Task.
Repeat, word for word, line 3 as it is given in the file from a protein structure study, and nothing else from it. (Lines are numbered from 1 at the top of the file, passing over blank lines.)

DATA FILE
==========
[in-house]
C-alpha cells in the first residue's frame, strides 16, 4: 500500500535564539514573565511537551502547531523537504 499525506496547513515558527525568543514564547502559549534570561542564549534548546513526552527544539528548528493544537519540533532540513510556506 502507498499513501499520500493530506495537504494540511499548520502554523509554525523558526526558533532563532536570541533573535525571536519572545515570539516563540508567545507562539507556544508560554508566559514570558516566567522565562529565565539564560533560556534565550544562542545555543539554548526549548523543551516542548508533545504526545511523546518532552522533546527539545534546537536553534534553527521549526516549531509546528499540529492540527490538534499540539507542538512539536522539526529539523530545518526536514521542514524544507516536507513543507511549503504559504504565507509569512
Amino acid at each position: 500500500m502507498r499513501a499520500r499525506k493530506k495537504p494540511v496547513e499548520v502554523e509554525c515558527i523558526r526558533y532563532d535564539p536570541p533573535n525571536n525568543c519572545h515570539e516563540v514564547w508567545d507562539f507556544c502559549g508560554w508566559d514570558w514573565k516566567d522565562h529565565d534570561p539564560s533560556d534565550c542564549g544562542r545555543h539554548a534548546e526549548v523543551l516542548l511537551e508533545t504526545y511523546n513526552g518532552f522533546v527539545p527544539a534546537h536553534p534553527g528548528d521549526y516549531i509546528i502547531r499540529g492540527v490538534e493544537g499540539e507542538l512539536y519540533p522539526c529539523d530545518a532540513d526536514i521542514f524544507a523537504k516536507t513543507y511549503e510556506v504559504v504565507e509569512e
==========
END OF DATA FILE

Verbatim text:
Amino acid at each position: 500500500m502507498r499513501a499520500r499525506k493530506k495537504p494540511v496547513e499548520v502554523e509554525c515558527i523558526r526558533y532563532d535564539p536570541p533573535n525571536n525568543c519572545h515570539e516563540v514564547w508567545d507562539f507556544c502559549g508560554w508566559d514570558w514573565k516566567d522565562h529565565d534570561p539564560s533560556d534565550c542564549g544562542r545555543h539554548a534548546e526549548v523543551l516542548l511537551e508533545t504526545y511523546n513526552g518532552f522533546v527539545p527544539a534546537h536553534p534553527g528548528d521549526y516549531i509546528i502547531r499540529g492540527v490538534e493544537g499540539e507542538l512539536y519540533p522539526c529539523d530545518a532540513d526536514i521542514f524544507a523537504k516536507t513543507y511549503e510556506v504559504v504565507e509569512e